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What is a headland ?

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Answered Mar 20Geography
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Alex CarterGeography teacher on a mission to help people understand the world around them11 students helped

Headlands are coastal landforms created due to erosion. Headlands are formed on a coastline where you have different layers of hard and soft rock next to each other, perpendicular to the sea. The headlands are made of hard, resistant rock. Next to the headland will be a band of soft, weaker rock. As the sea smashes against the coastline, the soft rock gets eroded (broken down) more quickly, and will retreat. The hard rock still gets eroded, but much, much more slowly. As a result, the softer rock on either side of the hard rock gets eroded back, inland. The harder rock is now sticking out into the sea, creating a landform called a headland. Hope this helps!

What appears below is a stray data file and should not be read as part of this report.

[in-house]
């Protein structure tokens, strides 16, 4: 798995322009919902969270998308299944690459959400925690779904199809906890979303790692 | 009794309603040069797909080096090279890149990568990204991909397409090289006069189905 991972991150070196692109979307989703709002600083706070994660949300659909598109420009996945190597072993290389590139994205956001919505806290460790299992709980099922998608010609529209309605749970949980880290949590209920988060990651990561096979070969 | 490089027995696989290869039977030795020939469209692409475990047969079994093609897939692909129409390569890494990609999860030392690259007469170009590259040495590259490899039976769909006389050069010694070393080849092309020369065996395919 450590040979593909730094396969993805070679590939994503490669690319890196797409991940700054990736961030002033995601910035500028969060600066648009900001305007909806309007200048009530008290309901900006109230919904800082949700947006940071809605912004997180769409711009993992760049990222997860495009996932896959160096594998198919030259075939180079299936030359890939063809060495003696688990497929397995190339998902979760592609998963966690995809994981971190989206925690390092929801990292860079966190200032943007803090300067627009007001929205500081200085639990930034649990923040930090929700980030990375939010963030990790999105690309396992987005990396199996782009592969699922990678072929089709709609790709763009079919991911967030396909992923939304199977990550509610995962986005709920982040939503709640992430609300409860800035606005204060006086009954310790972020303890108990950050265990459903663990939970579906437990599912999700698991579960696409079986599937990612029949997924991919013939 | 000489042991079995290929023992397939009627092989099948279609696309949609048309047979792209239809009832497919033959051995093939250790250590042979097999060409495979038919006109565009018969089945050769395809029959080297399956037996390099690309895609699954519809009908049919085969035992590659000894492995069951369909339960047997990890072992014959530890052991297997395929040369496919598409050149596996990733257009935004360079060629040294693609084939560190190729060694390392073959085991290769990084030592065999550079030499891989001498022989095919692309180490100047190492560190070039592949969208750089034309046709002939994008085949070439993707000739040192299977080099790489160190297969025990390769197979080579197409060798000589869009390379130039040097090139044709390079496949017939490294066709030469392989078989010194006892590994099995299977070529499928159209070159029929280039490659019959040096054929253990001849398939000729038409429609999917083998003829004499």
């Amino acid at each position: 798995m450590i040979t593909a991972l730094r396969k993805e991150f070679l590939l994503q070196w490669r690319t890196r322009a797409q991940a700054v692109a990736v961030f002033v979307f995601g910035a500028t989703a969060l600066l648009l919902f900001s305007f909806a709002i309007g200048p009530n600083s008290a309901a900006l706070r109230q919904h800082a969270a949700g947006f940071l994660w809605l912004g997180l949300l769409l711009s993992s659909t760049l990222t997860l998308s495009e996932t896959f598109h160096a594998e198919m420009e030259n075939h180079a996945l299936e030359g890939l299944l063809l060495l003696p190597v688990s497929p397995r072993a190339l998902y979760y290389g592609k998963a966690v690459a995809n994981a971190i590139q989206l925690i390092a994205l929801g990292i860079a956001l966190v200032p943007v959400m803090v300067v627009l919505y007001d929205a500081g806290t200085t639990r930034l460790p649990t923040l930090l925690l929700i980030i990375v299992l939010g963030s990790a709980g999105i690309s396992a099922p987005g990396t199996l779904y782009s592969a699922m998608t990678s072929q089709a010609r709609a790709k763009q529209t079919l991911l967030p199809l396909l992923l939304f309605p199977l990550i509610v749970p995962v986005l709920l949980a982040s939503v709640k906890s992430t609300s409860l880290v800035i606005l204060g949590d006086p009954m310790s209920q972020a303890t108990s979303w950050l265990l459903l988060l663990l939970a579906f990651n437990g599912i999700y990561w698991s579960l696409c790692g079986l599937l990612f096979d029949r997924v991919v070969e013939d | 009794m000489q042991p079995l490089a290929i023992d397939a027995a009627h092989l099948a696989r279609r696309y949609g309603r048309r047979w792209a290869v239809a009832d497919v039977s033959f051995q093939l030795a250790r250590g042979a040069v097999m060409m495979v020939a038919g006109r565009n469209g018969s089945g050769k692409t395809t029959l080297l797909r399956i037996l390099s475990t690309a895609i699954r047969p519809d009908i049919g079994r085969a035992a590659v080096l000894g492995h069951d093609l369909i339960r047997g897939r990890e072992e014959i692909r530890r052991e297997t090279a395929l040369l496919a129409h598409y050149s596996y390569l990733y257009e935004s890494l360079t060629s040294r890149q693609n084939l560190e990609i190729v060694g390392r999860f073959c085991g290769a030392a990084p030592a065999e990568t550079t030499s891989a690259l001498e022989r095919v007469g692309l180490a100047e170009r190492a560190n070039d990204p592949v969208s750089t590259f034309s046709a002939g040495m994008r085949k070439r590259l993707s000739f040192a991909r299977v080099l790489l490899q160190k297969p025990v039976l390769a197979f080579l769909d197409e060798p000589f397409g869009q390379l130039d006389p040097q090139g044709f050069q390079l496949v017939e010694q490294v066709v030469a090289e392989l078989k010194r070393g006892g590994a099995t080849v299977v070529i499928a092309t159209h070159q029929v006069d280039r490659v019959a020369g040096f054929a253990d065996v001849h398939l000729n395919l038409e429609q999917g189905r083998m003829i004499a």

Answered Jun 18Geography
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Usman HaroonMedical Student at King's College London.81 students helped

Hi! A headland is a coastal landform, a point of land usually high and often with a sheer drop, that extends into a body of water. It is a type of promontory*. A headland of considerable size often is called a cape. *If you're not sure what a promontory is: A promontory is a raised mass of land that projects into a lowland or a body of water (in which case it is a peninsula).

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